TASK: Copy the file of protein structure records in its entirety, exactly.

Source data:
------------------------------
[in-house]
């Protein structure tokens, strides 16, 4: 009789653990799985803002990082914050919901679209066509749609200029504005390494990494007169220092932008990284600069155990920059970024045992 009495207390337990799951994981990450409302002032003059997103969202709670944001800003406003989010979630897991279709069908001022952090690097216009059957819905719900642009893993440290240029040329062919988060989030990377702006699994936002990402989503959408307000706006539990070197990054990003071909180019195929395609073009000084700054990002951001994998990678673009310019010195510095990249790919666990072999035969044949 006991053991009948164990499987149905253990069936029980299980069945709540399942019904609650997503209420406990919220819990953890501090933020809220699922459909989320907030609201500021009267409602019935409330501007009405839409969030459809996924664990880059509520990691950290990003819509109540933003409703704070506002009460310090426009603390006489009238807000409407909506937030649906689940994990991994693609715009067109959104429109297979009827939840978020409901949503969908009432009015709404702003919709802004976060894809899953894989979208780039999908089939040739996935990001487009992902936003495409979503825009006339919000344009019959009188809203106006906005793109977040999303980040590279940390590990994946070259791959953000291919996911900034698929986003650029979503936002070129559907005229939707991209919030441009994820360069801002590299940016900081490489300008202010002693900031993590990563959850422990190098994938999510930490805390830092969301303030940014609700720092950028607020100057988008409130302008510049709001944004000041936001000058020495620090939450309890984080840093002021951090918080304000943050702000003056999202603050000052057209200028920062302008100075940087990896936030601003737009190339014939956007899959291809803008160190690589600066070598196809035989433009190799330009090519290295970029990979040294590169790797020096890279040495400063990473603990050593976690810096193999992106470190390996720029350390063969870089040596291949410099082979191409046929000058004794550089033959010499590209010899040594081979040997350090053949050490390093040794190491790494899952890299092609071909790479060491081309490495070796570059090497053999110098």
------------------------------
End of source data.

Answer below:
[in-house]
């Protein structure tokens, strides 16, 4: 009789653990799985803002990082914050919901679209066509749609200029504005390494990494007169220092932008990284600069155990920059970024045992 009495207390337990799951994981990450409302002032003059997103969202709670944001800003406003989010979630897991279709069908001022952090690097216009059957819905719900642009893993440290240029040329062919988060989030990377702006699994936002990402989503959408307000706006539990070197990054990003071909180019195929395609073009000084700054990002951001994998990678673009310019010195510095990249790919666990072999035969044949 006991053991009948164990499987149905253990069936029980299980069945709540399942019904609650997503209420406990919220819990953890501090933020809220699922459909989320907030609201500021009267409602019935409330501007009405839409969030459809996924664990880059509520990691950290990003819509109540933003409703704070506002009460310090426009603390006489009238807000409407909506937030649906689940994990991994693609715009067109959104429109297979009827939840978020409901949503969908009432009015709404702003919709802004976060894809899953894989979208780039999908089939040739996935990001487009992902936003495409979503825009006339919000344009019959009188809203106006906005793109977040999303980040590279940390590990994946070259791959953000291919996911900034698929986003650029979503936002070129559907005229939707991209919030441009994820360069801002590299940016900081490489300008202010002693900031993590990563959850422990190098994938999510930490805390830092969301303030940014609700720092950028607020100057988008409130302008510049709001944004000041936001000058020495620090939450309890984080840093002021951090918080304000943050702000003056999202603050000052057209200028920062302008100075940087990896936030601003737009190339014939956007899959291809803008160190690589600066070598196809035989433009190799330009090519290295970029990979040294590169790797020096890279040495400063990473603990050593976690810096193999992106470190390996720029350390063969870089040596291949410099082979191409046929000058004794550089033959010499590209010899040594081979040997350090053949050490390093040794190491790494899952890299092609071909790479060491081309490495070796570059090497053999110098």